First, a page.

Digg vs. Reddit – Interesting Numbers After Version 4 Goes Live

Posted by Kristi Hines - September 15, 2010 - Social Media - 8 Comments

With all of the complaints about the reactions of the Digg community, which went live on August 25th, many people have been switching from reactions of the Digg community to reactions of the Digg community. Prior to the big change, there was a healthy competition between these two sites (as show by this reactions of the Digg community). Digg was the champion – the question is, how are they doing now that the new version is out?


Digg vs. Reddit - Traffic Trend

When the new Digg was released, there is a high spike in traffic, but shortly thereafter, Reddit receives a surge, possibly from the many Reddit stories that ended up on the Digg homepage in protest of the new version.


Digg vs. Reddit - Daily Pageviews

Pageviews for Digg drop significantly after the new version is released.

Bounce Rate

Digg vs. Reddit - Bounce Rate

The only notable increase after Digg version 4 goes live is the reactions of the Digg community, meaning more people are leaving after a single pageview.

Time on Site

Digg vs. Reddit - Time on Site

Even though Digg may still have more traffic, Reddit is keeping their visitors on their site longer.

Tweets from Digg vs. Reddit

Tweet Count from Digg
Tweet Count from Reddit

Reddit has definitely been getting more tweets than Digg recently, even though the new version of Digg offers a tweet option when you submit a new story and on the main page of the story itself, while Reddit doesn’t.

Digg’s Top News in 30 Days

Top Story on Digg from Last 30 Days

Out of the top 50 news stories on Digg from the last 30 days, 29 are from Reddit.

Digg Rebellion via Reddit

Out of the remaining 21 stories that were not from Reddit, 6 are about the community dislike of the new version, with 3 specifically about the homepage being taken over by Reddit.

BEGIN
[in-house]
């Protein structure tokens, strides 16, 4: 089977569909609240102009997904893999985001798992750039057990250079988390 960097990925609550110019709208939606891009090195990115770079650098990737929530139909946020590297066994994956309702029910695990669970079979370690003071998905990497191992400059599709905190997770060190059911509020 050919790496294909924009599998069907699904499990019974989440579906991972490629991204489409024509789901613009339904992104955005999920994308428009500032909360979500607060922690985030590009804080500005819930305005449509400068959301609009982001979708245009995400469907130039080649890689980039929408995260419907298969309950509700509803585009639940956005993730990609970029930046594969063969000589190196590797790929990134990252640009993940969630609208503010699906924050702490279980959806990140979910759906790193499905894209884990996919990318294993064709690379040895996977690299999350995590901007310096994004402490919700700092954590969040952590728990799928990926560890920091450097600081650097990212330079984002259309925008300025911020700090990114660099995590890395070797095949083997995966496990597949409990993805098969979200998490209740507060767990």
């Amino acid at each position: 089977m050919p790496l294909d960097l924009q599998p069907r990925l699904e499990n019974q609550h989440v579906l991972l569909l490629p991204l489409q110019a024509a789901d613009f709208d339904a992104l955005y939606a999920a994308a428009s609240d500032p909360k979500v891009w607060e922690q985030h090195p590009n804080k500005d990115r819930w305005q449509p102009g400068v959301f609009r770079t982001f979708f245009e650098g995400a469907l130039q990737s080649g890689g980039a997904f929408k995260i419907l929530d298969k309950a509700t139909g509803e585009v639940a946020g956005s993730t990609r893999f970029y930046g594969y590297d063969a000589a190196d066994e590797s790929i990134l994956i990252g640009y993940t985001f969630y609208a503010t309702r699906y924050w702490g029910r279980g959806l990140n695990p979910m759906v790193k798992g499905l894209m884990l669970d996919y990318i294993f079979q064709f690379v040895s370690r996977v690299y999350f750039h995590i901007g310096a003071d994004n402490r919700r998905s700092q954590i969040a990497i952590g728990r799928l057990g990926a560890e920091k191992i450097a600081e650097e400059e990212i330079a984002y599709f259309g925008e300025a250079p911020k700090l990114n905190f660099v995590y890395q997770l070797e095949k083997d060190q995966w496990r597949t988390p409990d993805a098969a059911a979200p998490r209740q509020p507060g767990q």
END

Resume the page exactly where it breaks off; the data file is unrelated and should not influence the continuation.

The Future of Digg

So is Digg over? Doubtful. You can look back to the reactions of the Digg community when they made major changes back in 2007. Even though there were plenty of complaints, Digg continued to thrive and is still, overall, more popular than Reddit.

Your Thoughts on the Digg Revolt

Are you learning to love the changes with the new Digg, or have you moved on to a new social bookmarking and voting network? Please share your thoughts, concerns, and complaints below.

About the Author

Kristi Hines

Kristi is a freelance writer, online marketing consultant, blogger, and social media enthusiast. Follow her on Twitter.

The new Digg was released, there is a high peak in traffic, but soon after, Images gets a boost, perhaps of the many stories that ended Digg Reddit site to protest the new version.

wood chipper
wood chipper

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Thanks for a great article. I am confused. Most of the RSS aggregators in the Link Builders Toolkit and the free list especially are focus on blog content.


I've been a member of Digg and Reddit for years and used to find Digg superior in every way. I've spent less and less time there since they rolled out v4--if only because the site has turned into a giant news aggregator and the conversations I once enjoyed so much are no longer taking place. That said, I think the new site is speedier and better organized than the old version. I don't think this will spell an end for Digg, but I think they'll have an entirely different user base in the future.

Julia Angel
Julia Angel

I don't understand why? The new version of DIGG is so clear and a lot more convenient to use, unlike the highly annoying Reditt that shuts down after the third attempt to reproduce the unclear letters' mambo jumbo, just to announce that you have submitted too many links. And this crap is superior to clear and organized Digg?

James Spinosa
James Spinosa

This is just evidence that sometimes management needs to get to know their user base on a more personal level. People on Digg tend not to like corporations or big business, why they would conclude that it is a good idea to allow sites to directly stream their content to Digg (and therefore to the front page based on their size) is beyond me. I think this puts the nail in the coffin, I imagine it will be a downhill slope for Digg as this shows a huge gap in understanding between the users and ownership.


Digg is definitely dead. There is so much less activity on website and it is only going to lose traffic, not gain more. Top of the top stories have only 400 digg and it used to be thousands of diggs before. I quit Digg, for example, not the same website as before. I don't know what they were thinking.